Wednesday, May 23, 2007

The End of Another Literary Landmark

It's no secret to anyone who has read this blog how much books and great bookshops mean to me; in a way, they're almost my lifeblood. So it was very distressing this morning to wake up and find several articles in my e-mail inbox about the demise of the Gotham Book Mart, a literary institution in New York City for decades.

I had the opportunity to visit once while I was in New York in 1995, and the one thing I remember strongly about walking through the front door was the tremendous history that hit me in the face, knocked me around, surrounded me. It was one of those extraordinary places where world-famous authors could be found scanning the shelves alongside the average Joe or Jane off the street (although on the day I visited I think it was just Joes and Janes in the stacks). The owner, Andreas Brown, was a real gentleman; he had been trying to help with the appraisal of some books signed by Truman Capote that were owned by the Alabama museum where I was working at the time, and I wanted to drop by to put a face with the name.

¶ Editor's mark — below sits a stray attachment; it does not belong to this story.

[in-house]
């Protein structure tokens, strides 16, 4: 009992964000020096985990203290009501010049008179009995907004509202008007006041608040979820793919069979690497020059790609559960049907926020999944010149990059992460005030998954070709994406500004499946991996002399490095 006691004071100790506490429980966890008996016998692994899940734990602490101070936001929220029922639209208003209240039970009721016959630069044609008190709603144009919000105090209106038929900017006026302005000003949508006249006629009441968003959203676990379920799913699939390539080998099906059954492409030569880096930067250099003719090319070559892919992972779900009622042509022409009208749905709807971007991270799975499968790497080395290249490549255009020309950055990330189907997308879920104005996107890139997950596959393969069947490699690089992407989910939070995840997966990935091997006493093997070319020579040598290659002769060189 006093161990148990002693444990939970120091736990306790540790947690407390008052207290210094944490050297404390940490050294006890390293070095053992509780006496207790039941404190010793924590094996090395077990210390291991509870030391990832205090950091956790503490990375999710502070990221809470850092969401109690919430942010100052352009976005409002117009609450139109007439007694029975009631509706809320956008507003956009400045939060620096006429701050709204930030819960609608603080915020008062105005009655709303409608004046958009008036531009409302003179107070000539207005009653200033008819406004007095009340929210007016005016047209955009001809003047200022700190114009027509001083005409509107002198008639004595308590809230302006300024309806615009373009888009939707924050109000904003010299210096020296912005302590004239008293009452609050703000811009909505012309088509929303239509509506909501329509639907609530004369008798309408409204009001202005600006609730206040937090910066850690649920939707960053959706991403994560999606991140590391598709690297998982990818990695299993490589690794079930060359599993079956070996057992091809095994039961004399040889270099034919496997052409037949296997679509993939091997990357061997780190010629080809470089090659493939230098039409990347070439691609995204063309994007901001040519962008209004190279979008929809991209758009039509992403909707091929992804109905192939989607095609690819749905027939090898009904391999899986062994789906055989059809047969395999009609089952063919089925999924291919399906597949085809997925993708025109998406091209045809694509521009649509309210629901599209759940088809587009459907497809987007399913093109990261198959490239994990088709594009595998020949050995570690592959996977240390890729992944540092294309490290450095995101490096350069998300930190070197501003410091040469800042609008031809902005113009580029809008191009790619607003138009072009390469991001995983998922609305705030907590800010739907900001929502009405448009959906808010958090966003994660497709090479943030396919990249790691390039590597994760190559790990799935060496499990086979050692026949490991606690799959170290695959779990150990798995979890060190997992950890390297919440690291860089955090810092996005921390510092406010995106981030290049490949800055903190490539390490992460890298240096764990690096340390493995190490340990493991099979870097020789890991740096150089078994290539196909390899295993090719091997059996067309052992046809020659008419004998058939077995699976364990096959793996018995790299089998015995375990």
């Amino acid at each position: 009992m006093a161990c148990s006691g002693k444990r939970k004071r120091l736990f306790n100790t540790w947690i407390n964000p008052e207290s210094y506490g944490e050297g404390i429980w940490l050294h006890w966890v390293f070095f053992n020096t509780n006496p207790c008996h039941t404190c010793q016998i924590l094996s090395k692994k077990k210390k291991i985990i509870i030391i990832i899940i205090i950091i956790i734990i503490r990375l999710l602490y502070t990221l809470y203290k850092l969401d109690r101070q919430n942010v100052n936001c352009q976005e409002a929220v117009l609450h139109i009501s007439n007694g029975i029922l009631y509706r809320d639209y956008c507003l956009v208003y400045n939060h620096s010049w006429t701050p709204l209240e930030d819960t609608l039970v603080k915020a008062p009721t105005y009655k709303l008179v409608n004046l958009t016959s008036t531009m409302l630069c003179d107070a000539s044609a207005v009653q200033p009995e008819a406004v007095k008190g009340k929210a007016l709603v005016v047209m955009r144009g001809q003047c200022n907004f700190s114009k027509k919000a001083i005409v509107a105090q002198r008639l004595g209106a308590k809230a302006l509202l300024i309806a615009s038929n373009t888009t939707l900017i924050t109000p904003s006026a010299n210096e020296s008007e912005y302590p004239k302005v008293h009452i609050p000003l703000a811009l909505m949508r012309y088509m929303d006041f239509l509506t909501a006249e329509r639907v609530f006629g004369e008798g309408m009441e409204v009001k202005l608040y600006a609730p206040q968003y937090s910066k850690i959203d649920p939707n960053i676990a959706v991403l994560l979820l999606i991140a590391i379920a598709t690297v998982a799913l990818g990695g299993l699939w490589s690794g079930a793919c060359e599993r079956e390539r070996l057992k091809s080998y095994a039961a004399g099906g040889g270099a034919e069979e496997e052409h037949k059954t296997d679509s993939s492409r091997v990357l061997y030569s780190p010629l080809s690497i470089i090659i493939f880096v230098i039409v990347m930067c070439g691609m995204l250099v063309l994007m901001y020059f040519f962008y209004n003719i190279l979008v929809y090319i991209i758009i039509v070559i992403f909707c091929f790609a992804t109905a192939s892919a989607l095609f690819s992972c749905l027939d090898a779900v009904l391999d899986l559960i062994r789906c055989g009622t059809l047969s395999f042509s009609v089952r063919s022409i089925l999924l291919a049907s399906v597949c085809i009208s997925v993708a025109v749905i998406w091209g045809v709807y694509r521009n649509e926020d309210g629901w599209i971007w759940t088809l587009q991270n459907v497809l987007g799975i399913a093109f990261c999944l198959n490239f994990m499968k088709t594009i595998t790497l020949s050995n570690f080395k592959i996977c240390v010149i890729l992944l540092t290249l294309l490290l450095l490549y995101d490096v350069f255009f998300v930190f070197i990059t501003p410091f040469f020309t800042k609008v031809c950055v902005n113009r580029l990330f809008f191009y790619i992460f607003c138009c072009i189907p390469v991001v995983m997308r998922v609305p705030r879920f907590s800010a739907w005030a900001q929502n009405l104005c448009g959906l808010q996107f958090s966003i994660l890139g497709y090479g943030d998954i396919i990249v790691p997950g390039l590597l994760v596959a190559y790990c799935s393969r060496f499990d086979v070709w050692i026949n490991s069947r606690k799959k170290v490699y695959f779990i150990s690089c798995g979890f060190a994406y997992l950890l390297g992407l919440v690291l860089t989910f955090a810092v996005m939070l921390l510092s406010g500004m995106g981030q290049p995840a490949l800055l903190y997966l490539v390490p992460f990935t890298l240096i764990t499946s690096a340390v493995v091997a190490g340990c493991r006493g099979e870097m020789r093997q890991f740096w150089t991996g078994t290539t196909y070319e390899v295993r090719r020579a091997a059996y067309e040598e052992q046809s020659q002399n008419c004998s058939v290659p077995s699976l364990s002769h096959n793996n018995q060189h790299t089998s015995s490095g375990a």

And now, the passing of another literary landmark, and it seems to have been a depressing event all around. The picture above and the following article are found in today's on-line edition of the New York Times.

Wall-to-Wall Books, and All of Them for the Landlord
by Ethan Wilensky-Lanford

The line outside the Gotham Book Mart in Midtown snaked down the block yesterday morning. Several dozen eager bargain hunters, book dealers, art collectors and former employees of the storied shop waited to bid on a piece of literary history.